New malaria vaccine approved, but probably not for Canadians

Today European regulators declared that the malaria vaccine Mosquirix is safe and effective in preventing malaria in small children.  This is the first malaria vaccine that has ever received this approval.  Will we see this vaccine in Canadian travel clinics anytime soon?  That seems to be very unlikely.

Why won’t we see this vaccine in Canada soon?  Here are a few reasons:

1)  The vaccine has been approved for use in children between 6 weeks and 17 months old.  While there are Canadian children this age that travel to malaria zones, most Canadian travellers are not in this age range.

2)  The vaccine has a lower effectiveness than current malaria medications we already have available to Canadian travellers.  Currently if someone is going to a high risk malaria zone, we would prescribe an anti-malaria medication such as chloroquine, doxycycline, mefloquine, or atovaquone/proguanil to take for periods of time before, during and after travel.   One of these medications and bite protection measures (such as bug spray and/or mosquito nets) are quite effective measures for travellers to malaria zones.

3) Mosquirix has not been approved for use by Canadian regulatory authorities.  Since this vaccine would have limited benefit for Canadians, it seems unlikely that the manufacturer will prioritize asking the Canadian government for approval.

While this vaccine probably won’t help a Canadian going on trip to a malaria area, Mosquirix appears to decrease the chances of children living in malaria zones from getting sick.  This could mean saving the lives of thousands of children worldwide, which would be a revolutionary step in global public health.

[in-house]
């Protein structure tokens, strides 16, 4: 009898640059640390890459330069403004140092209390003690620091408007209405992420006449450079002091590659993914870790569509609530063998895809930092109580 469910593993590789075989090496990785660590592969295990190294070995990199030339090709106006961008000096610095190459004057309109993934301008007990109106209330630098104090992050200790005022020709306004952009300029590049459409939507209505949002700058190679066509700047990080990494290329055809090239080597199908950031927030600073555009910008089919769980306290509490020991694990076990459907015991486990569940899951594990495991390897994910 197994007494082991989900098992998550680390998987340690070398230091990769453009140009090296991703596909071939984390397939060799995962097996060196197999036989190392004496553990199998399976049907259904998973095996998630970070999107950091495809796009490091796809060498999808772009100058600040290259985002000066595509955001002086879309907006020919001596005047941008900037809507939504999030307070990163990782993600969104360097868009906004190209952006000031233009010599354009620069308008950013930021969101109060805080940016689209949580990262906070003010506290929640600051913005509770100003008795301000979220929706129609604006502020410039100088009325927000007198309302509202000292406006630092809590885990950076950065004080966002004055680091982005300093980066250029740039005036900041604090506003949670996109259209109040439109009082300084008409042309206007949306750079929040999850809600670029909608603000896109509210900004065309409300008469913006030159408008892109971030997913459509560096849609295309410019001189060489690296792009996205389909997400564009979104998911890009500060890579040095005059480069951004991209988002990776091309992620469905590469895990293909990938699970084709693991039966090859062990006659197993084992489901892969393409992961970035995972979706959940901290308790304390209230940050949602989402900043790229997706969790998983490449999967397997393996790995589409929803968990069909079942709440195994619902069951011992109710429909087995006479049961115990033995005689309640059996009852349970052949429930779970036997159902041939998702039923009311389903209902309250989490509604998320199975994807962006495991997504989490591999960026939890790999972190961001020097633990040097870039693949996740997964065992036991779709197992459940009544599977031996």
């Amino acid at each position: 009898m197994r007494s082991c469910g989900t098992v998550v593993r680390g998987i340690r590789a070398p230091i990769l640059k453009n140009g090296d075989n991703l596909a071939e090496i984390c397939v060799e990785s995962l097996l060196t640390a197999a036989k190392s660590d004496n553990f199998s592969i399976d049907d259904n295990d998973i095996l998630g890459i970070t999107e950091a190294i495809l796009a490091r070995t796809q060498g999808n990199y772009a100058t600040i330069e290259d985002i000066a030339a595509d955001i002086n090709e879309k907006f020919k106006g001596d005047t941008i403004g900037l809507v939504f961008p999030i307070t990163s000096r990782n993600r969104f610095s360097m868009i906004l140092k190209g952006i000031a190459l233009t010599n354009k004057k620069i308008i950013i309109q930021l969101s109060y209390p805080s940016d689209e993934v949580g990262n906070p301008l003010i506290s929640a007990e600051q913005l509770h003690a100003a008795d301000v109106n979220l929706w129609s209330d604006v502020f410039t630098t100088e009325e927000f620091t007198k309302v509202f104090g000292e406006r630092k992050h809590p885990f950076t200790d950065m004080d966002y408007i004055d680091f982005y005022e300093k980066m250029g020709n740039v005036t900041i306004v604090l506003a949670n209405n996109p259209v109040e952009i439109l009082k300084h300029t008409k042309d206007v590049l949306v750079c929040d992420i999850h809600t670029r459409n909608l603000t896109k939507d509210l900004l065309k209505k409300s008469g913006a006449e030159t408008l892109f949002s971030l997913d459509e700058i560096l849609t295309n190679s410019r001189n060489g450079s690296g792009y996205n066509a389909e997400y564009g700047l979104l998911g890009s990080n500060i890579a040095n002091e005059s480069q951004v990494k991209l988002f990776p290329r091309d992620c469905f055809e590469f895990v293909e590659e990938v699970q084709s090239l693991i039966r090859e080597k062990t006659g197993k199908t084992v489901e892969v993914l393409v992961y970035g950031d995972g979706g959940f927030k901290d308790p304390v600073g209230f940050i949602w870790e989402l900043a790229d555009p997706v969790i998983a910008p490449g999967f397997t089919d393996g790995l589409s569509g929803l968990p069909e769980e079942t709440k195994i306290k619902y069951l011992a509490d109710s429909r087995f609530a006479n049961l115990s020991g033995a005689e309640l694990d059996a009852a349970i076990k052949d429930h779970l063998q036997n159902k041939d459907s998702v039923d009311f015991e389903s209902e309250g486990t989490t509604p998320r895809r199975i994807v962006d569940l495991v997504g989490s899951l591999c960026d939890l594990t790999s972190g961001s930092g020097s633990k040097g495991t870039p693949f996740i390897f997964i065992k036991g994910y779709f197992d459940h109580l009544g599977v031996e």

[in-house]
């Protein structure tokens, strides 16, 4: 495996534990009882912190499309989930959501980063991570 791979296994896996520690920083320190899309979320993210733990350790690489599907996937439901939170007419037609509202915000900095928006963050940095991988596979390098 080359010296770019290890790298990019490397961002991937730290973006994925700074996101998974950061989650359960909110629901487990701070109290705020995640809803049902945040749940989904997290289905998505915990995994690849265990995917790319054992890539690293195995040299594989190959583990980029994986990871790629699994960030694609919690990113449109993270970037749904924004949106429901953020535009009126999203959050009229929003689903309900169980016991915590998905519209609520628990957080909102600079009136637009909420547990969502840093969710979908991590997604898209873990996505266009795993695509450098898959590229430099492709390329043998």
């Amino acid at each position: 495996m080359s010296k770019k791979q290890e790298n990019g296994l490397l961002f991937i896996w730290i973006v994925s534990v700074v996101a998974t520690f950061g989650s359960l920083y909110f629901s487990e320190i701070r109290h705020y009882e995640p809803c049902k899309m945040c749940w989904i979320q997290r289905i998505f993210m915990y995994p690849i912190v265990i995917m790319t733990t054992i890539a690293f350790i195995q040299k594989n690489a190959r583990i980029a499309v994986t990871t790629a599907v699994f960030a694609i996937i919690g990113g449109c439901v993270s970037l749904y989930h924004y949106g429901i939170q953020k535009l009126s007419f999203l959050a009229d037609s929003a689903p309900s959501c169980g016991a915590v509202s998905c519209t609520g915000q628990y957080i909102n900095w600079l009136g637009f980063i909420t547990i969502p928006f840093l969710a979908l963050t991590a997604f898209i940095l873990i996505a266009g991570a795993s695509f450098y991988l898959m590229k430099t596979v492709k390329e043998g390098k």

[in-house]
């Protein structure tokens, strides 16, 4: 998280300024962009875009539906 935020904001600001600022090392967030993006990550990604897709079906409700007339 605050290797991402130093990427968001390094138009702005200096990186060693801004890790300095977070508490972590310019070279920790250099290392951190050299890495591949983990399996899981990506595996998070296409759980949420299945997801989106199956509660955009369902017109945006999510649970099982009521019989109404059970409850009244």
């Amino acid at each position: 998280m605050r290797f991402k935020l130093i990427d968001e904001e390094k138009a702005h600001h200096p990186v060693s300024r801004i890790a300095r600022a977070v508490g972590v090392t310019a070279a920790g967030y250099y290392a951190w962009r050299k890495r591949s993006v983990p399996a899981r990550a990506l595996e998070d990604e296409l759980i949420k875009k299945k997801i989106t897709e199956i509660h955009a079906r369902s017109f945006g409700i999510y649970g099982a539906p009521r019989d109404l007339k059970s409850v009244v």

If you are travelling to a malaria area, you should consider seeing a travel health practitioner.  They can evaluate your risk of contracting malaria and determine if you should take anti-malaria medications.  Choosing an anti-malaria medication should be based on where you are travelling to and your health history and medications, so possible drug interactions can be accounted for.  Some anti-malaria medications may not be as effective as others  in some locations because of drug resistance, and this needs to be considered as well.

Polaris Travel Clinic and Pharmacy focuses on travel health and keeping people safe and healthy on their trip.  We have access to the latest information regarding malaria risk and keep up to date on all travel health information.  For more information or to book and appointment with us, call 403-980-TRIP (8747) or use our online appointment request form.

More information from Mosquirix manufacturer: GSK press release